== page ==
Prostatitis Forum & Social Network
Acute and chronic prostatitis discussion. Arnon Krongrad, MD, moderator.
Dr. Krongrad, is there a difference in bi lateral nerve sparing with no cancer (ie prostatitis) and those who have cancer? What I mean is, can you leave a larger prostate facia behind when cancer is not a risk, meaning less heat damage to nerves as more space between cautery and nerves, ie less thermal transfer?
Please correct me if my question doesnt make sense.
I am one of the ones seriously thinking about this. I am in the middle of the 1st cycle of IVF at the moment (going to do 3 cycles if needed)with my partner so right now its out of the question (prostatitis has made my fertility very low). I have just lost my "sitting down" engineer job due to redundancy, so I am also weighing up looking for a new career which does not involve sitting for long periods-the worst thing for my symptoms.
I am working my way through any last treatments or lifestyle changes before deciding to do LRP. I do really believe its the only "one off cure" instead of paying for a lifetime of symptom reducing treatments, pain control, injections etc. I also believe that in the large majority of cases this is a prostate centered problem, not a pelvic floor muscular problem. This disease is a prison. It plays with your mind, destroys your social life, holidays, career, sleep pattern & ability to sit comfortably. Chances are at some time later in life this could lead to cancer anyway, so you will still end up doing LRP when your older and recovery is slower. Whats the first thing anyone says to you when you arrive for a business meeting or any kind of social function "TAKE A SEAT" or "PLEASE SIT DOWN" or "MAKE YOURSELF COMFORTABLE". After a few years of prostatitis I get fed up with hearing it.......!!!!!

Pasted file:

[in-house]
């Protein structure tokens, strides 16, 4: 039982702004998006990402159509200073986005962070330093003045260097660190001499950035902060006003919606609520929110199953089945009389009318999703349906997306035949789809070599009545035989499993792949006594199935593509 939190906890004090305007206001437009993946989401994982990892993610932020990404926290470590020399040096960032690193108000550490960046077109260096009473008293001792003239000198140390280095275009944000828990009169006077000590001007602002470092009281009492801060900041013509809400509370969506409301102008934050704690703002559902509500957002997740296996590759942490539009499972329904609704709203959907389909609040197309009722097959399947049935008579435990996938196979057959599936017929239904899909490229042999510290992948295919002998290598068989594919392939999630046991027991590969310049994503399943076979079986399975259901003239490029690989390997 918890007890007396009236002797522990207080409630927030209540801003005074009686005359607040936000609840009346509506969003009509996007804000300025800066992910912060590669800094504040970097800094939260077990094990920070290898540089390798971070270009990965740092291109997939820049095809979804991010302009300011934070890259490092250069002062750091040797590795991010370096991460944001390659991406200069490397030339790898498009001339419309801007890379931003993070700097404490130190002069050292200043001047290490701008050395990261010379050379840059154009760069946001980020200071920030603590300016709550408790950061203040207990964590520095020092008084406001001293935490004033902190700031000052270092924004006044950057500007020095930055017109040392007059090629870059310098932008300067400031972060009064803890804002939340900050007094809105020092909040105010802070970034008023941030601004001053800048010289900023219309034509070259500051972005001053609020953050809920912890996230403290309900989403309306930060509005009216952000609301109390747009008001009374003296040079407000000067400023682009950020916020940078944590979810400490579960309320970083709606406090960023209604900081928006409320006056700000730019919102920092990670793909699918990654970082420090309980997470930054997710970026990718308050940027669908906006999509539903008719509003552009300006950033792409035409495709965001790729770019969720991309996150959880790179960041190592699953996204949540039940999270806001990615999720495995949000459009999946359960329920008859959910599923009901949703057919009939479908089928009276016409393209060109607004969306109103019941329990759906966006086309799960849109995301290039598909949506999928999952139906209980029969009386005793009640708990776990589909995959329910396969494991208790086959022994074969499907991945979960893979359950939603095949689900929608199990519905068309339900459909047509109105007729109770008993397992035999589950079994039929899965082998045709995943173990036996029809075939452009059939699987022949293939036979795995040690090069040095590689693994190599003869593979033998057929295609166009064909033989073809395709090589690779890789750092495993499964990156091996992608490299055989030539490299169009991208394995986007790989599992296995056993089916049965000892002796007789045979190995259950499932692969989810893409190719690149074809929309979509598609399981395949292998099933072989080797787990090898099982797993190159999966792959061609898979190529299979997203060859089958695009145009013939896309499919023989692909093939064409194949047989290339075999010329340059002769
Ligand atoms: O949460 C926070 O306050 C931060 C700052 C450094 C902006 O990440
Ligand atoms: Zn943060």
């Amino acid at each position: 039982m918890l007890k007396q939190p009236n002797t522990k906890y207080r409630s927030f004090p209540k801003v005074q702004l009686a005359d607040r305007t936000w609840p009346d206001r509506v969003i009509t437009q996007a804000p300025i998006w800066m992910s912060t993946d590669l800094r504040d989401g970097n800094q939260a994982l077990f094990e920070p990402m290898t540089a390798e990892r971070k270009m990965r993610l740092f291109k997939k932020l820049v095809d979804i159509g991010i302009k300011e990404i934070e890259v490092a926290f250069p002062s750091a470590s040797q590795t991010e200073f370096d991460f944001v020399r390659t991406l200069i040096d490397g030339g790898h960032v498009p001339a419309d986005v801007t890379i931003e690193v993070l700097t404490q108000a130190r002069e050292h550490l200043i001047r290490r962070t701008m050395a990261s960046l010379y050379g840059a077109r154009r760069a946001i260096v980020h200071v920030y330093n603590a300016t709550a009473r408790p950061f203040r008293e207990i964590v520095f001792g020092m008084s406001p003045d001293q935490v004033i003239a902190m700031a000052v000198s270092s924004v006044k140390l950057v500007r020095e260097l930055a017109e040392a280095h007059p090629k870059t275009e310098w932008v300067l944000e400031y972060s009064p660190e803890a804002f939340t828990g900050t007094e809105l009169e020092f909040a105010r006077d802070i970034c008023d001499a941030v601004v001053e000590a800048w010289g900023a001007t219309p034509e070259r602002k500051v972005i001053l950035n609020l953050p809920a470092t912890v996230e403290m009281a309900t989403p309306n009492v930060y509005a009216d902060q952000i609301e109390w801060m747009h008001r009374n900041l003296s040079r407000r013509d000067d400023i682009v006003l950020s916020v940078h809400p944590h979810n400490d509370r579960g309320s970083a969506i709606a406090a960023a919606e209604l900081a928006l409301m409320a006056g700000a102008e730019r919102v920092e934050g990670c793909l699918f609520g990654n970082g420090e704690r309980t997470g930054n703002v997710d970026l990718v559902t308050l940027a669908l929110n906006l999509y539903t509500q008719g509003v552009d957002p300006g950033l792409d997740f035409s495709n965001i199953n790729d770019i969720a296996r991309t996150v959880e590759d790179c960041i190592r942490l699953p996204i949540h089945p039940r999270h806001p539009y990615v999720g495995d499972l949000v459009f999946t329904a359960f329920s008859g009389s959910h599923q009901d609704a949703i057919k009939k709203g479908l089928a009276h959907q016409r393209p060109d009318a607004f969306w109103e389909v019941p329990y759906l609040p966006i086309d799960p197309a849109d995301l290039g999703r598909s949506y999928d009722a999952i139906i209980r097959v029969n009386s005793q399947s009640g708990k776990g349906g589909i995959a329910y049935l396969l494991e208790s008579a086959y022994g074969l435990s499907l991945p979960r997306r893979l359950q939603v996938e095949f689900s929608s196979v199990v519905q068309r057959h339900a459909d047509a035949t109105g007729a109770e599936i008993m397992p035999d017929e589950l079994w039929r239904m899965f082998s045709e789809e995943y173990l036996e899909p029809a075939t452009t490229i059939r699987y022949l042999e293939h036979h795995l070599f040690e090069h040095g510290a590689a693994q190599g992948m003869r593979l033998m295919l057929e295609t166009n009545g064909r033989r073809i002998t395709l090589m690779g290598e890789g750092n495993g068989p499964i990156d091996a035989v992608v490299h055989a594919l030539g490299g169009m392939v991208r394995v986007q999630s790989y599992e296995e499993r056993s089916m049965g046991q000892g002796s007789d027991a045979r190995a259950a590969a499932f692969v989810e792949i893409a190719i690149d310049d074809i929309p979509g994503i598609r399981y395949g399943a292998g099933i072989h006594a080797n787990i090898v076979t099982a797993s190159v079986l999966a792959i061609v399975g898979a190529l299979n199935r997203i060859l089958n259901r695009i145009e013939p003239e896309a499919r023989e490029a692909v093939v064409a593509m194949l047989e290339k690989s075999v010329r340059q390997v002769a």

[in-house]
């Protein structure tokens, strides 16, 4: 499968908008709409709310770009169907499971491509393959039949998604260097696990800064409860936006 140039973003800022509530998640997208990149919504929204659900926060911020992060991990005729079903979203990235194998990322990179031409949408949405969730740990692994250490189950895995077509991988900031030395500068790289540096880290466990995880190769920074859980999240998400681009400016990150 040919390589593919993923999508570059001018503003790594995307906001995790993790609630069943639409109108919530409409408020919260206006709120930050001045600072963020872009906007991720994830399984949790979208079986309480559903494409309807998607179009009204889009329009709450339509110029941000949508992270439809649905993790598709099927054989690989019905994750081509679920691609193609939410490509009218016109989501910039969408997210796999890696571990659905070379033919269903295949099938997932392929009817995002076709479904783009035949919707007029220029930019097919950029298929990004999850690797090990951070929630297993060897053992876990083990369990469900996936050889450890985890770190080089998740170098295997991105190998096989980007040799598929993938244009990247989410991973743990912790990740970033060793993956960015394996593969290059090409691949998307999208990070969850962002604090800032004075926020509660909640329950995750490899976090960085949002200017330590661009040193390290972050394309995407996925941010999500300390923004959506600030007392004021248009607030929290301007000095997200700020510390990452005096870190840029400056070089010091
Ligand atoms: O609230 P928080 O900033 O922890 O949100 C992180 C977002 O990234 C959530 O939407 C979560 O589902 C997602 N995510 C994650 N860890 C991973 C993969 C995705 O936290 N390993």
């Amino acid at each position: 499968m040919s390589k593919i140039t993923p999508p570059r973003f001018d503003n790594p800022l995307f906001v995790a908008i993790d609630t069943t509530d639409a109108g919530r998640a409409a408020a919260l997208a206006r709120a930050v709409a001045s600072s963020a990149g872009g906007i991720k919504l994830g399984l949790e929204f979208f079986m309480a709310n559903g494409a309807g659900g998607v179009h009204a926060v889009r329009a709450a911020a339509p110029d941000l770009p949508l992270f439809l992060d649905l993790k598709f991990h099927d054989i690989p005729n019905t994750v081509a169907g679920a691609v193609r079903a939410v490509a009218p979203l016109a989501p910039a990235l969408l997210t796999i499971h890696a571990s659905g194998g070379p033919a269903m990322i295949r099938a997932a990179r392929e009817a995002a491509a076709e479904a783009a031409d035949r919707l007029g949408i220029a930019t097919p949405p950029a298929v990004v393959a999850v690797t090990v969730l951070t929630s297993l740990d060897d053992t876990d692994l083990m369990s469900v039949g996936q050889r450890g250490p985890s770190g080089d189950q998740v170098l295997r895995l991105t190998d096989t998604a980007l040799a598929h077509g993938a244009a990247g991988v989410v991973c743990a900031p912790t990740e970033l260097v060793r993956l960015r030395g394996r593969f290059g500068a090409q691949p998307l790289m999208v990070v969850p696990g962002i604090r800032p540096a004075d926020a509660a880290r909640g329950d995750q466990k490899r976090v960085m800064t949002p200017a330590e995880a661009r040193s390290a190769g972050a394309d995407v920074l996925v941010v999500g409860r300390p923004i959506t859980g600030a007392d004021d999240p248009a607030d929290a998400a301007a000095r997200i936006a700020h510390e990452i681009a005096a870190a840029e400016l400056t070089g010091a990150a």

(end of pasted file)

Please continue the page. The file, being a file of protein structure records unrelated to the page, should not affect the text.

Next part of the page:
Funny you mention that.
This week I operated on a man with a 6-year history of severe prostatitis. How severe? He wound up having spinal fusion and then a second operation to remove hardware that actually did nothing for him. He was unable to sit, including at the neurosurgeon's office. The only good news that since his LRP a few days ago he has been symptom free, able to sit and lie down comfortably off Percocet for the first time in years.
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